The trail descends with purpose past a few signs painted with children’s drawings and descriptions of the area’s plants. The cute signs may have you looking at the plants around you with a fresh perspective. Walk down past a bench to reach the side of the river. The trail ends at a viewing area with a metal railing. Take in Liffey Falls from here, which appears to your right, spanning across the Liffey River.
Lovely Liffey Falls fans out across a staircase of dark rocks. At the top of the falls, there is an initial drop that expands to a broader middle falls, where the water crashes and jumps across a landing and down a final, even broader plunge. It is a beautiful spot, and if you brought your camera, the waterfall will look mystical with a long exposure.
If you backtrack a few meters from the end of the trail, there will be a spot to step out from beneath the trees onto the bank of the river. If you’re feeling adventurous, walk out amongst the rocks in the shallow river for great head-on views of Liffey Falls. There is a stone overhang on the right side of the river shrouded by the rainforest. Downstream, there are a few more small drops in the river, but the water seems to get calm below the falls.
The hike down to Liffey Falls is 1.15 kilometers long. If you walk back via the more direct route it will be a 1.05-kilometer long return. Hike back uphill, regaining the 70 meters of elevation to get back to the car park.
To extend your walk and check out the reserve’s “Big Tree,” walk across the car park to the toilets at the higher side of the picnic area. To the right of the bathroom you’ll find the Liffey River Trail and a sign for the Big Tree, which is a one minute walk away. Stroll up the trail to a grand eucalyptus tree (the Big Tree) with a wooden viewing platform built around the base. Walk around the broad 3.39-meter diameter trunk and look up toward its highest branches, 50 meters off the ground. The big tree is a eucalyptus obliqua or a browntop stringybark. When you’ve completed your tour of the tree, simply walk back to the car park.
Dogs and bikes are not permitted on these trails. No fee or permit is required to visit Liffey Falls State Reserve or hike to Liffey Falls, so get out and enjoy!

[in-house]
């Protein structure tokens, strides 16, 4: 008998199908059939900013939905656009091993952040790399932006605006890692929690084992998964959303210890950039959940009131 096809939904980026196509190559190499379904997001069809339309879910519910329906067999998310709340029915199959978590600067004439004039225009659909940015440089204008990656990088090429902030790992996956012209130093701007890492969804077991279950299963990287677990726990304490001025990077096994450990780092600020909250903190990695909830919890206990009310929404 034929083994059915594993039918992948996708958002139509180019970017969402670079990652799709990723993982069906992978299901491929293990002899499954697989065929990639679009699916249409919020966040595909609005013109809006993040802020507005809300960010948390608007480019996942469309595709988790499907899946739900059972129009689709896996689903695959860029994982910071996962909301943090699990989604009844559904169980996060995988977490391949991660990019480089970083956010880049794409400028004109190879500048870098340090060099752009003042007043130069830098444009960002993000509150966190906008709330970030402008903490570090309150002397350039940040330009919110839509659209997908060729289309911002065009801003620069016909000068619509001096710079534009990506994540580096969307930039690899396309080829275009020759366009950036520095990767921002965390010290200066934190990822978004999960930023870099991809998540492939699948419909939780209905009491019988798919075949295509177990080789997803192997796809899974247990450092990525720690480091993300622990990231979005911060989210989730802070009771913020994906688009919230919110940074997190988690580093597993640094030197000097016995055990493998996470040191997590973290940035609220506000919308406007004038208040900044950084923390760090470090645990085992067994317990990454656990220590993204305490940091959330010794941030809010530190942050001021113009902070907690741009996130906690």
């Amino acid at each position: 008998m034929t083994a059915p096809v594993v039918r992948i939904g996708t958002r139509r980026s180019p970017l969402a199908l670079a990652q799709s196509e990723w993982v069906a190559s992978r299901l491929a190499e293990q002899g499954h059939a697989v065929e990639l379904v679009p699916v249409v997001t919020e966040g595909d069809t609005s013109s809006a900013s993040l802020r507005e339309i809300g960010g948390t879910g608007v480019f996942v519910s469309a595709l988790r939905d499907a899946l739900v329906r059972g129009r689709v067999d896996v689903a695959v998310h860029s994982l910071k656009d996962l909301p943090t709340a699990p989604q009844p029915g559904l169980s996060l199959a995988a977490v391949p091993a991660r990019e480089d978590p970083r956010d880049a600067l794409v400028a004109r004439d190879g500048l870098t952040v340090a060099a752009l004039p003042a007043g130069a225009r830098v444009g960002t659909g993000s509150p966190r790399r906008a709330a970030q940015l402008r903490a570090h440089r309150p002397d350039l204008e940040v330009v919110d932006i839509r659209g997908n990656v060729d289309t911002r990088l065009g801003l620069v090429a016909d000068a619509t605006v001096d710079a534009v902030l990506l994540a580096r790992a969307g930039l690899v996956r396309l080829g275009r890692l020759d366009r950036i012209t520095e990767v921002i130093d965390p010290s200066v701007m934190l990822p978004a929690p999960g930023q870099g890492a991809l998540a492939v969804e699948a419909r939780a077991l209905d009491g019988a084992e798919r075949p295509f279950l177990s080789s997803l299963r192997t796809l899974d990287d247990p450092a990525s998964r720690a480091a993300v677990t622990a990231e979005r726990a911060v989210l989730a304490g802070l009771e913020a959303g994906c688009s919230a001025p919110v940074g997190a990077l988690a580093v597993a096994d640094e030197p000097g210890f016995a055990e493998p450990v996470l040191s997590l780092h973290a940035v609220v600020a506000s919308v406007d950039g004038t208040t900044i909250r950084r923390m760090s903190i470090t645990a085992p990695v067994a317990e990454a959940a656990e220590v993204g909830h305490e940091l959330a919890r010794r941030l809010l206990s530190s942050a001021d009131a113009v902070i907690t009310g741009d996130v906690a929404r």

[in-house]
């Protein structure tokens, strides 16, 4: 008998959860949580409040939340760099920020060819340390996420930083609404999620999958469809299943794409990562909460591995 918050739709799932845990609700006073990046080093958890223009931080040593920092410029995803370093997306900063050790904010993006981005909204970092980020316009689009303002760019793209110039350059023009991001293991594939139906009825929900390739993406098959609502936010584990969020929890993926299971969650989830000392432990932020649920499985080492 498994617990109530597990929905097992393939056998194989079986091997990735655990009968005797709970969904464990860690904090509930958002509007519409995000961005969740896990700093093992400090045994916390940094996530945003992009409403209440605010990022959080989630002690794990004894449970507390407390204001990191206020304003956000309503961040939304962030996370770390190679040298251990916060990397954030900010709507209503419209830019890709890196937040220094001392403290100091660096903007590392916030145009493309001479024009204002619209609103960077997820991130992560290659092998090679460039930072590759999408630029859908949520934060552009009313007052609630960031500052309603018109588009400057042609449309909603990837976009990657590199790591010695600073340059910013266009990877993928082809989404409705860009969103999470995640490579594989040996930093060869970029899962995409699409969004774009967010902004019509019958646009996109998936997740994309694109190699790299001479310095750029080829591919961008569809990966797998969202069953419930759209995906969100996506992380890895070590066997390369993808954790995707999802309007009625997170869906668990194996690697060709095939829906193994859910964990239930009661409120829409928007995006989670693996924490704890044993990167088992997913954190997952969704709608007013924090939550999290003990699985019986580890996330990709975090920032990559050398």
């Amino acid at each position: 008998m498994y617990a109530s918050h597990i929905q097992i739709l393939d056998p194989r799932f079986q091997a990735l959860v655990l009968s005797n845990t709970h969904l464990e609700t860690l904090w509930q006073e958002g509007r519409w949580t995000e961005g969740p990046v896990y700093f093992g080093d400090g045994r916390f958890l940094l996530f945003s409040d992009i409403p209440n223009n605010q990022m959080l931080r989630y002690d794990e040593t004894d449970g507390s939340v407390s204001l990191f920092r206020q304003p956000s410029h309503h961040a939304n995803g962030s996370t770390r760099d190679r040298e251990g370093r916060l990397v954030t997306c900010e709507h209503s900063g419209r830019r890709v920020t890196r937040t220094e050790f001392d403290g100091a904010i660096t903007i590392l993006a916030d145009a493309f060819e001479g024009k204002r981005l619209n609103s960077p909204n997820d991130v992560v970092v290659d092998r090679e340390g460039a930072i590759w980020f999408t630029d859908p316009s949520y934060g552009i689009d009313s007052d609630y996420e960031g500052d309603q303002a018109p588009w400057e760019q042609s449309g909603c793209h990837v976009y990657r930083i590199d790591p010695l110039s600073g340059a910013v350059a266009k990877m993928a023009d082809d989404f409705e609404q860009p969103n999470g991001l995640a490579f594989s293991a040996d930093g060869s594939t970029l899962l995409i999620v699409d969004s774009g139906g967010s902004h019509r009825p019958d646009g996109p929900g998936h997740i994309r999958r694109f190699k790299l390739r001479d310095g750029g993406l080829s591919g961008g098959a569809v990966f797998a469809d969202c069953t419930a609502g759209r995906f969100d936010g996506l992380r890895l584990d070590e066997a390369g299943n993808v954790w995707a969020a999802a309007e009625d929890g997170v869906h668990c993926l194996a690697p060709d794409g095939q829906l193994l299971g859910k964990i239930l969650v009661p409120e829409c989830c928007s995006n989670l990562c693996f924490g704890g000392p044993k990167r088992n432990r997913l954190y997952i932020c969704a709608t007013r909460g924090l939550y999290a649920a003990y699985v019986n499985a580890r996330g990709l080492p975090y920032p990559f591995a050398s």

Directions: From South Launceston, drive west on Highway 1 for 42 kilometers. Take the Meander Valley Road (A5) exit and drive south on Meander Valley Road for 1.3 kilometers to a roundabout. Take the second exit (like turning right) to proceed on Meander Valley Road (A5). In another 2.2 kilometers, pass through the town of Deloraine and turn left to stay on A5 (don’t cross the Meander River), following signs for Meander and Liffey Falls. In another 7 kilometers, make another left to stay on A5, leaving Meander Road for Highland Lakes Road. Drive 16 kilometers and turn right onto Riversdale Road (C513). Proceed another 6 kilometers down this windy dirt road to the picnic area and trailheads at the road end.
Trailhead address: Riversdale Road, Liffey, TAS 7301, Australia
Trailhead coordinates: -41.700153, 146.759189 (41° 42′ 00.55″S 146° 45′ 33.08″E)
You may also view a regional map of surrounding Australian trails, campgrounds, and lodging.
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Explore other destinations in Victoria and Tasmania, Australia.
Liffey Falls on world-of-waterfalls.com
Liffey Falls on touringtasmania.info
Liffey Falls on think-tasmania.com
Liffey Falls on theoutdoortype.livejournal.com
Liffey Falls on molecreek.info
Liffey Falls on roamingdownunder.com
The Tasmania Parks and Wildlife page for the 60 Great Short Walks
The Tasmania Parks and Wildlife page for Liffey Falls Nature Walk
The Tasmania Parks and Wildlife page for Liffey Falls State Reserve